Industry changes observed at EC16's UC RFP session were more evolutionary than revolutionary.
Each year I've endeavored to update the session and the resultant RFP to reflect changes in the market. New to the session this year was the limitation of requiring cloud and/or hybrid solutions, a significant departure from prior years that were dominated by premises-based solutions. As a result, there was a significant change in participants. Responses were received from Sprint, NEC, Masergy, Vonage, and 8x8, and included product solutions from Cisco, Microsoft, BroadSoft, Switch (now Dialpad), 8x8 and NEC. Vendors were also required to support small offices that would have services delivered over the top.
The RFP was based on an organization that is represented in the diagram below:
The RFP included stringent requirements for high availability, core voice functionality, voicemail, unified messaging, unified communications (e.g. presence, IM, voice, Web, and video conferencing) and system administration. Note that the RFP presentation is available for download to Enterprise Connect attendees.
Also key to this year's session was the introduction of panel discussions that covered topics such as:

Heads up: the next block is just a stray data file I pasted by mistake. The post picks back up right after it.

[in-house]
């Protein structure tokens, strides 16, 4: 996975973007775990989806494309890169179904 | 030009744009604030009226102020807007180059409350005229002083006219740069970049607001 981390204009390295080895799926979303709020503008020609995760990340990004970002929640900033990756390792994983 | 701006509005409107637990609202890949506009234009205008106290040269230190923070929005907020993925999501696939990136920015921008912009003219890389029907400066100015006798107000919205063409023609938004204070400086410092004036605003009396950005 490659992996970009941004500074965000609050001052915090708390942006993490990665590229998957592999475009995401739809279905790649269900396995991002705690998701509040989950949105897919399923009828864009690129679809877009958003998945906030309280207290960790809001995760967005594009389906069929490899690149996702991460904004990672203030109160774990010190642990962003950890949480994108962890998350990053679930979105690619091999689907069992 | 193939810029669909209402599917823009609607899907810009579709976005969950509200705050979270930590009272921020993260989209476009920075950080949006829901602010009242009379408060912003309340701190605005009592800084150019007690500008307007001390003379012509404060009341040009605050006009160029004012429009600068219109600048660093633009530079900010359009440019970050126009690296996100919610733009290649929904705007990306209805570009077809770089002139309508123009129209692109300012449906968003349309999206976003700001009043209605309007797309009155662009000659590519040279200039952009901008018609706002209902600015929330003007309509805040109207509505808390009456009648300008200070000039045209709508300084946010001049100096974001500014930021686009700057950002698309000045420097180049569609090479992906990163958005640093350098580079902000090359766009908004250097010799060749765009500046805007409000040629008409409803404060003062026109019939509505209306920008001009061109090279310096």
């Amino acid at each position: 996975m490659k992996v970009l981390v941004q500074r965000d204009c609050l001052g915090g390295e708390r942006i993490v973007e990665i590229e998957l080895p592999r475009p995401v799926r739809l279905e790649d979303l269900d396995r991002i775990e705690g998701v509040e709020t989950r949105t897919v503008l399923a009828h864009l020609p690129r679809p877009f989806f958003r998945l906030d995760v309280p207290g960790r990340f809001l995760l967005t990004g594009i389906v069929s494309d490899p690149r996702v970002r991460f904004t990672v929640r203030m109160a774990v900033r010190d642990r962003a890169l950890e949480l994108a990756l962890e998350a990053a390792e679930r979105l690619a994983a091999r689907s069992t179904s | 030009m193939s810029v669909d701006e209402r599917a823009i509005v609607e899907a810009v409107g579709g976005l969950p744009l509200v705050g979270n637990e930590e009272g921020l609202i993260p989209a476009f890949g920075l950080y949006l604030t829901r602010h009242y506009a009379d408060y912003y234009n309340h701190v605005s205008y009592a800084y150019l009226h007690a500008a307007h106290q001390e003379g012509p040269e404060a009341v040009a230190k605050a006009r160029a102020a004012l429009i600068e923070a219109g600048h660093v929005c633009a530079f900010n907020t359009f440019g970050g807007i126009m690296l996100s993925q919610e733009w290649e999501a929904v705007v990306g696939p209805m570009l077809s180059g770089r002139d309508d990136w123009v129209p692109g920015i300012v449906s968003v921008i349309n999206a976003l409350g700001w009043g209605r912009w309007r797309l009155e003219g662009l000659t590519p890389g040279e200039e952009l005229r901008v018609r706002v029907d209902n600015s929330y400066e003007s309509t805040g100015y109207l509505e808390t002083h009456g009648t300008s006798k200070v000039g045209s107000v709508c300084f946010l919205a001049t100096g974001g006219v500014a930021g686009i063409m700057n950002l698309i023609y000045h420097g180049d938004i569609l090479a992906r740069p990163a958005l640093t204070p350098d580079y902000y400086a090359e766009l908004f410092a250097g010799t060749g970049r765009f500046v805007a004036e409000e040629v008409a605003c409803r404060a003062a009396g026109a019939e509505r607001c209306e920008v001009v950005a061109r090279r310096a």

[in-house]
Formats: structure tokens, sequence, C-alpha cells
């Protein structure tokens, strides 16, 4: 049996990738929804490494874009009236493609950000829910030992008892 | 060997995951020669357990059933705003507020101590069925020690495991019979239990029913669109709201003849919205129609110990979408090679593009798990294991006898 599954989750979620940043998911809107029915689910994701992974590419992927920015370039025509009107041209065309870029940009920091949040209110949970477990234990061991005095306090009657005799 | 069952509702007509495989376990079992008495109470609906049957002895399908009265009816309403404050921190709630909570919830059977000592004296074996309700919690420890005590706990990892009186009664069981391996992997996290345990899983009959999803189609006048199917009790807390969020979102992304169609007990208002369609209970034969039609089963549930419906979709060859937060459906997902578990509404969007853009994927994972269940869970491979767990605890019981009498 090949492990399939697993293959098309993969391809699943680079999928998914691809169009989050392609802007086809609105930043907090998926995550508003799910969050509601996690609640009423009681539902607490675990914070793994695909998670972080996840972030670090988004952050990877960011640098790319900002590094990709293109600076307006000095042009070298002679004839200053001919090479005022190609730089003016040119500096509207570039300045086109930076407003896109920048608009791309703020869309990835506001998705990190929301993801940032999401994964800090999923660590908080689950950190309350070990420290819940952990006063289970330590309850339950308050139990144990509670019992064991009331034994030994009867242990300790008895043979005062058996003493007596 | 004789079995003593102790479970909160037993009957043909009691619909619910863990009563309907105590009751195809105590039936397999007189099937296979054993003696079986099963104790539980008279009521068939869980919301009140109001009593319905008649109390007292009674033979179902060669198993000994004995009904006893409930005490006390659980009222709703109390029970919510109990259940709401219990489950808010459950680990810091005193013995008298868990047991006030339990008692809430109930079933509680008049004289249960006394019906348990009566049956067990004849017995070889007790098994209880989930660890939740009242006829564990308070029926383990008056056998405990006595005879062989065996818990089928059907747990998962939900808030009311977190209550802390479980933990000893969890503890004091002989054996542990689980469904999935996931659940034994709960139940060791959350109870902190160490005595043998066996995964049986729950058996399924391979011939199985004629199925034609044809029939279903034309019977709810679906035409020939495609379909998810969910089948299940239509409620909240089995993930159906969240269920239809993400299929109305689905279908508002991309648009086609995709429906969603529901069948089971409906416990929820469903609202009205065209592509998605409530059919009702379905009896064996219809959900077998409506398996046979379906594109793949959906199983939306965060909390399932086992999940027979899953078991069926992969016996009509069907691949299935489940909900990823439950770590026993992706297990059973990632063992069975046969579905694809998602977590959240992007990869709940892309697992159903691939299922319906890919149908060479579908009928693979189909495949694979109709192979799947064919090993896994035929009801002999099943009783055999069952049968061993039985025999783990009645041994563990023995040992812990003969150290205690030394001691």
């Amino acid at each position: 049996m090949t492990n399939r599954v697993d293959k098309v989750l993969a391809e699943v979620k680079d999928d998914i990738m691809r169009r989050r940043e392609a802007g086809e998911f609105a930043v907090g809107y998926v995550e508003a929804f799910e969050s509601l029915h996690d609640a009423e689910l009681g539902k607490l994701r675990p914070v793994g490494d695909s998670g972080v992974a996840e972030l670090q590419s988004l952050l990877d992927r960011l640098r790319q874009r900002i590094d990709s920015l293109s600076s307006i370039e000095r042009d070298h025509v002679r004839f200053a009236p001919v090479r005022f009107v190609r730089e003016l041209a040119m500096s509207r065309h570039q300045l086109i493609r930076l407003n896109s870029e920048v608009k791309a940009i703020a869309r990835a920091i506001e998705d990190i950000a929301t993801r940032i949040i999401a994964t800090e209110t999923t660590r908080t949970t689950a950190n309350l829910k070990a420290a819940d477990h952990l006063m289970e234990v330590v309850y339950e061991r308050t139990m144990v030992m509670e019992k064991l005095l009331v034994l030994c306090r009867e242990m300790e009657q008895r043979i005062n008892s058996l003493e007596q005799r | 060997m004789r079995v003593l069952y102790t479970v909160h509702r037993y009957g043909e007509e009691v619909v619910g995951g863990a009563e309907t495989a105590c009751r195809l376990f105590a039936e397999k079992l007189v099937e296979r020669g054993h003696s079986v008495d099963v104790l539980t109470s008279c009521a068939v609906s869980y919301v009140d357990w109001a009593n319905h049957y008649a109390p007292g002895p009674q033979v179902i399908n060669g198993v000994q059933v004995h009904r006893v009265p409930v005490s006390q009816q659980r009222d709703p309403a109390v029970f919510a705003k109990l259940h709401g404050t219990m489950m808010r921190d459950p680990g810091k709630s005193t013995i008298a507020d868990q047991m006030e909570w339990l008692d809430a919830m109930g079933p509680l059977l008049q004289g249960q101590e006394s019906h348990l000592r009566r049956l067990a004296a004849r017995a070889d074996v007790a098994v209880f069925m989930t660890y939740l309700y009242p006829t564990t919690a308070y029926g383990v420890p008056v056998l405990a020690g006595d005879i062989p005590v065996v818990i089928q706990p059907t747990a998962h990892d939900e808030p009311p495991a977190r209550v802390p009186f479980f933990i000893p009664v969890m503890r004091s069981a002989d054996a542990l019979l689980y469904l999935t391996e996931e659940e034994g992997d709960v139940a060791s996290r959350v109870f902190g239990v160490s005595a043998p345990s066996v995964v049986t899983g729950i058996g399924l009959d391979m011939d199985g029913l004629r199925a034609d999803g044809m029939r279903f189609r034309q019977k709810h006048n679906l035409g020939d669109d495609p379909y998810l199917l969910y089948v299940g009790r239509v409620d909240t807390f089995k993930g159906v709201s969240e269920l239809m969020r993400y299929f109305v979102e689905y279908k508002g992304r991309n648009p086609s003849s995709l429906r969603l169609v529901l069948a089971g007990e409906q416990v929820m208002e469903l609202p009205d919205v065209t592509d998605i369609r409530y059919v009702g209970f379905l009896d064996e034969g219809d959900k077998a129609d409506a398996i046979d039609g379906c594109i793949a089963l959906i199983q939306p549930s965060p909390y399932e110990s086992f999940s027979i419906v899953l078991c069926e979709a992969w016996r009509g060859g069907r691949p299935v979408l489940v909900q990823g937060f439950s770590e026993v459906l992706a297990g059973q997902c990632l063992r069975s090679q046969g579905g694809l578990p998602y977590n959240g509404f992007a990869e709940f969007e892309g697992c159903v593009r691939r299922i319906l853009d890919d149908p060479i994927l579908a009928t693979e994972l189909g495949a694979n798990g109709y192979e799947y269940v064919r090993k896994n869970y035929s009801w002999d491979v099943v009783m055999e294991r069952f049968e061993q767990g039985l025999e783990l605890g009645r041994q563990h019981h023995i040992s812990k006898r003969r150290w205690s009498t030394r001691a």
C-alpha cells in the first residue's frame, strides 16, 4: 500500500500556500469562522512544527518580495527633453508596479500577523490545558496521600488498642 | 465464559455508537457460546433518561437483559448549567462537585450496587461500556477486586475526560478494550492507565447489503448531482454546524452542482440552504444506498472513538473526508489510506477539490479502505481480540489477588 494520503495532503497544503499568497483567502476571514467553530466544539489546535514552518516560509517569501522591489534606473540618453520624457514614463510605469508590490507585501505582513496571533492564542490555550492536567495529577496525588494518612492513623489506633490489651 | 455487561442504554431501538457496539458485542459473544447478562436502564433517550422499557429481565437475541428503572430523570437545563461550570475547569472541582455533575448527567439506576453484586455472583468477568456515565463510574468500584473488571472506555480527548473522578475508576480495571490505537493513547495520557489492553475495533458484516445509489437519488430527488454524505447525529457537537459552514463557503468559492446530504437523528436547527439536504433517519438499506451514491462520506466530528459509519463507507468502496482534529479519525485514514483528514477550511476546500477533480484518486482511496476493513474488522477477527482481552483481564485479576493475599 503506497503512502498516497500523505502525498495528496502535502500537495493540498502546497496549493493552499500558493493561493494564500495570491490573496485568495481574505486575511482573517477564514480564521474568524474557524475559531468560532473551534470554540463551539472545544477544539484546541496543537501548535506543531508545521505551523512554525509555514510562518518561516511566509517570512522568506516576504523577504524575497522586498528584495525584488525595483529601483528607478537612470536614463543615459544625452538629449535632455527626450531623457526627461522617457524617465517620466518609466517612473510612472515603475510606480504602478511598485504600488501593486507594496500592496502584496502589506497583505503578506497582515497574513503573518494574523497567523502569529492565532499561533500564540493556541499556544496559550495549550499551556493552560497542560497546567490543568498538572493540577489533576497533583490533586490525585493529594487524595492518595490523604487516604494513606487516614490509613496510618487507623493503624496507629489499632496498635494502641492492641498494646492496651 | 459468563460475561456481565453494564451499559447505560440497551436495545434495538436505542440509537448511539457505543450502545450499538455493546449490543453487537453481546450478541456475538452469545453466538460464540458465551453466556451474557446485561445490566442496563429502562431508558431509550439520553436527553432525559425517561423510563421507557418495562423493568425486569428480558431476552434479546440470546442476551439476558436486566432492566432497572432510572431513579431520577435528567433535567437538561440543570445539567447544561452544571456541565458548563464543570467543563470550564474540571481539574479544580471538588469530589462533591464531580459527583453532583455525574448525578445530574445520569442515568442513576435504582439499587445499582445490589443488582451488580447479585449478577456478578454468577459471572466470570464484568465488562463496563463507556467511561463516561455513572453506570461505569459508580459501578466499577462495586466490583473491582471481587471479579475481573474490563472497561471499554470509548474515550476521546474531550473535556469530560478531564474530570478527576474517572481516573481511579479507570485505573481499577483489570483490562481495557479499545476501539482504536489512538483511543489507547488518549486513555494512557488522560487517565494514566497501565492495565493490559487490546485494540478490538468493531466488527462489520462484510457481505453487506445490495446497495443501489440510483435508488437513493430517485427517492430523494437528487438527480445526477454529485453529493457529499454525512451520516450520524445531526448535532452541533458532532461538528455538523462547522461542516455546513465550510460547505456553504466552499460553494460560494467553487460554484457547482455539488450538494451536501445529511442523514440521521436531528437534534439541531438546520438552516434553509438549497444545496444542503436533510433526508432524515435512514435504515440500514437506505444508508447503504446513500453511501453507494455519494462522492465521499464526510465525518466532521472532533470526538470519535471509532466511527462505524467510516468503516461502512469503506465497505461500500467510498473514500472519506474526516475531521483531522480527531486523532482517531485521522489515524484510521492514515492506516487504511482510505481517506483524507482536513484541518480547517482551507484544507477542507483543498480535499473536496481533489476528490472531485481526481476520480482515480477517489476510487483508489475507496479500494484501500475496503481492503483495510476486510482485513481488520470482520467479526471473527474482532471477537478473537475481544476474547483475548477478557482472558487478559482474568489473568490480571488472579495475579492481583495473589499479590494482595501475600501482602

- Top 3 Issues for clients
- Product differentiation
- Integration issues
- Partner vs. manufacturer involvement
- Where does managed services fit?
- Deployment issues
- How do vendors decide what to propose (cloud vs. premises?)
- Responsibility demarcation -- LAN/WAN -- is this an issue?
In general, there were fewer new products introduced than previous years. It seemed to me that changes this year were evolutionary rather than revolutionary. There was an emphasis on mobility, virtualization, and integrating the existing product sets, as well as improving user interfaces.The Obvious
- Cloud and hybrid solutions have vendor mind share and marketing dollars (as evidenced by vendors participating in the RFP)
- There is continued development of Android and iOS platforms for mobility offerings (limited support for Windows/Blackberry/Symbian)
- Everyone has the ability to provide a highly reliable and secure system, though significant differences exist in architecture and delivery
- There seems to be significant activity in the development of UC offering functionality and user focus (e.g. do users live in Outlook or vendor UC client?)
- Average prices actually decreased in 2016 vs. 2015
- Not every vendor has every feature you may want, though voice differences have narrowed considerably
- Gaps in UC capabilities amongst the respondents has decreased, though still significant
- Differentiation in cloud multi-instance vs. multitenant
- Significant differences exist in management platforms/analytics among the proposed solutions
"SCTC Perspectives" is written by members of the Society of Communications Technology Consultants, an international organization of independent information and communications technology professionals serving clients in all business sectors and government worldwide.